Talatí de Dalt talaiotic village
A visit to the Talaiotic settlement of Talatí de Dalt, which blends in so harmoniously with its surroundings, is always a memorable experience.
The Talatí de Dalt talaiotic village
A visit to the Talaiotic settlement of Talatí de Dalt, which blends in so harmoniously with its surroundings, is always a memorable experience. Its spiritual enclosure is remarkable for the column that leans against the horizontal stone of the taula, which sets it apart from all other Menorcan Talaiotic taules. Aside from what seem to be two small talaiots with buildings attached, the other major element of interest is the large central talaiot on the highest part of the site. This well-preserved structure is tronco-conical in shape and has numerous attached buildings that seem to have an interior chamber. The foundations of private Talaiotic houses are also visible, along with the exterior walls of these circular houses, and a hypostyle room covered by large stone flags supported by a central column. The visit finishes with a look at two natural caves, whose purpose is unknown.
How to get there
Talatí de Dalt is on the road Camí de Talatí. About 4 km from Maó on the main Maó-Ciutadella road turn left (but, first, be sure to bear off to the right to complete this left turn safely) and just 400 m along the Camí de Talatí you will come to a small car-park on your left, from where you can enter the settlement. If you are coming from Ciutadella and the west of the island, this turn-off is 8 km after Alaior on the right.
There is no public transport to the Talatí de Dalt prehistoric village.
Prices and opening times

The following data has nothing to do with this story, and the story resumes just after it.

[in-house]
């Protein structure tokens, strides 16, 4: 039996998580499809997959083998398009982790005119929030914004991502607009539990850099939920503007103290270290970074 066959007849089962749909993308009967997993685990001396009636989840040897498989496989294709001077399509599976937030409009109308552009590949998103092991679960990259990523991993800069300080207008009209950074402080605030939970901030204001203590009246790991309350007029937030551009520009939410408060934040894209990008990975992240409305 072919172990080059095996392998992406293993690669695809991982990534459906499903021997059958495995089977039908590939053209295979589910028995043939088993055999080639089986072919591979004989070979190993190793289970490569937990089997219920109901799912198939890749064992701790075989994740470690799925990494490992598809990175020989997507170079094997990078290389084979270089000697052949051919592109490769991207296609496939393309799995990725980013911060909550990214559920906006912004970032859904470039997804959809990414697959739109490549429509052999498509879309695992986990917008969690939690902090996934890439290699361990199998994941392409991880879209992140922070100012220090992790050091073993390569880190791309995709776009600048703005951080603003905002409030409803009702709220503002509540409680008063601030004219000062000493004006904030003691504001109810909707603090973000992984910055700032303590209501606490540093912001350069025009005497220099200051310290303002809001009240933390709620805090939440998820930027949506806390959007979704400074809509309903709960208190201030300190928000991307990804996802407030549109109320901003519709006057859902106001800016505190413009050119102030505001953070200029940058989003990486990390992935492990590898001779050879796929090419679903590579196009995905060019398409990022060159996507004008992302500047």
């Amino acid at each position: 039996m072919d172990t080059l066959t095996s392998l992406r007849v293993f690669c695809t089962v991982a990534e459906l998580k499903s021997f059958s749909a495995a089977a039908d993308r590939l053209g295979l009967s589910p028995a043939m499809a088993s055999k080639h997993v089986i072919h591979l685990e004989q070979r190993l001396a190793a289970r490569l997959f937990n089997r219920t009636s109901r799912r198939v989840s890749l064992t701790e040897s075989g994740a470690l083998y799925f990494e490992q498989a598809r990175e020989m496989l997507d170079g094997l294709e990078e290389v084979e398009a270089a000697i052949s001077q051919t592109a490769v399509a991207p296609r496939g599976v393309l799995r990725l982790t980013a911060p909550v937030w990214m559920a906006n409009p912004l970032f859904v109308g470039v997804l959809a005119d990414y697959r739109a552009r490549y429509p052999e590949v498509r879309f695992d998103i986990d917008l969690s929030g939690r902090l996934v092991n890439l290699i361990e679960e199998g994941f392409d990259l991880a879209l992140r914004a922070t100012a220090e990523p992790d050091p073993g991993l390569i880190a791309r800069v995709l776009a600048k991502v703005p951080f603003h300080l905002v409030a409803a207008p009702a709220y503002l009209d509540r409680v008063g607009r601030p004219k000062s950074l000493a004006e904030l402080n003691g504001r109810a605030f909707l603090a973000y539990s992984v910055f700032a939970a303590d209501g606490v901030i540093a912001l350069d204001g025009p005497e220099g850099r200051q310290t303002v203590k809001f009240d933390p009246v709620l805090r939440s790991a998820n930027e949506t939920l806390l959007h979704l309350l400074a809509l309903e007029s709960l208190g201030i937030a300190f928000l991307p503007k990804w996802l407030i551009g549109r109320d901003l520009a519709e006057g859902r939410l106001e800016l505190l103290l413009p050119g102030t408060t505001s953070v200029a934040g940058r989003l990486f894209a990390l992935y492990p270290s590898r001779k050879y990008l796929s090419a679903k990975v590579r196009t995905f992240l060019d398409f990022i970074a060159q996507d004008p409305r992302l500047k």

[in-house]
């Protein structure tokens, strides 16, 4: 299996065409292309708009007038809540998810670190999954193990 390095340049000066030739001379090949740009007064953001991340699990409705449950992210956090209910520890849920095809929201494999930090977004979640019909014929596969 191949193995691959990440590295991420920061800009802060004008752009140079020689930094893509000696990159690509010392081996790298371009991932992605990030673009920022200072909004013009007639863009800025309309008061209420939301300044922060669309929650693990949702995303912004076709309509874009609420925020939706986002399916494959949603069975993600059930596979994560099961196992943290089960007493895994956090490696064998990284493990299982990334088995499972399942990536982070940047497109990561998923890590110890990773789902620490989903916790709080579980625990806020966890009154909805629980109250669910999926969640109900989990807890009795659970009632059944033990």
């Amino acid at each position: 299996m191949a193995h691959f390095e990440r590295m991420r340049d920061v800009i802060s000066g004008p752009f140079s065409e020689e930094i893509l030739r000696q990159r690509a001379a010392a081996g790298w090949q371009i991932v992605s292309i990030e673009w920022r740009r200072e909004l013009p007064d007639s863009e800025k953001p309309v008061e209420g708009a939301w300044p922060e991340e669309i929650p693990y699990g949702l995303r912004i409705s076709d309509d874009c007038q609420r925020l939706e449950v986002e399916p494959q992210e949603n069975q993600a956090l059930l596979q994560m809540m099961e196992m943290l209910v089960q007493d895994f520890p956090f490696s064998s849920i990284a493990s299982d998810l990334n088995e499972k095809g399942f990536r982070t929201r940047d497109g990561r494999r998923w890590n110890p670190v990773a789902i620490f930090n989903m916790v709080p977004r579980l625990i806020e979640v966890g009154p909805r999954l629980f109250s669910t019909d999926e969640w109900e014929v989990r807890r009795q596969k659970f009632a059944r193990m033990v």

• Adults: 4 €
• Groups, pensioners and students: 3 €
• Under 12 years: free
• From November to 1 Abril: free
• From 1 Abril to October, Monday to Sunday: 10.00-20.00 h
• July and August, Monday to Sunday: 10.00-21.00 h
• From November to 1 Abril: unlimited access
Map of Talatí de Dalt megalithic village
See the map Cultura talaiòtica in Google Maps
See all the megalithic monuments
The best megalithic monuments of Menorca
The Talaiotic culture refer to the customs and skills of the pre-historic inhabitants of the Balearic Islands up to the Roman conquest (123 BC). Most of the archaeological remains that have been excavated –of which most are on Menorca – correspond to the so-called Talaiotic culture that can be dated from around 1,000 BC.
The Naveta des Tudons is a pre-Talaiotic funeral building in use from 1200 to 750 BC. It consists of a collective tomb that was found to contain the remains of at least 100 graves...
This spectacular necropolis with 14 burial chambers hewn from the bare rock is to be found in a small gully just before Cala Morell to the north of Ciutadella.
Torre d’en Galmés is one of the largest Talaiotic sites in the Balearic Islands and is well worth a longish, unhurried visit to ensure that you appreciate all its finer points.
Torrellafuda is a small Talaiotic site with unrestricted access that stands in a shady old wild-olive grove. You will find the remains as soon as you begin to walk along the access track.
The site of Son Catlar is of great interest as the only Talaiotic settlement in the Balearic Islands whose surrounding cyclopean wall is all but intact.
Despite being somewhat hidden-away and smaller than other Menorcan sites, the Talaiotic settlement of Torretrencada is still well worth a visit.
Torralba d’en Salort is remarkable for its enormous taula and its enclosure. This taula is one of the largest on Menorca and is perfectly preserved.
Covering 5,000 m2, Trepucó is one of the largest Talaiotic sites in Menorca, even although only a small part of the original settlement has been preserved.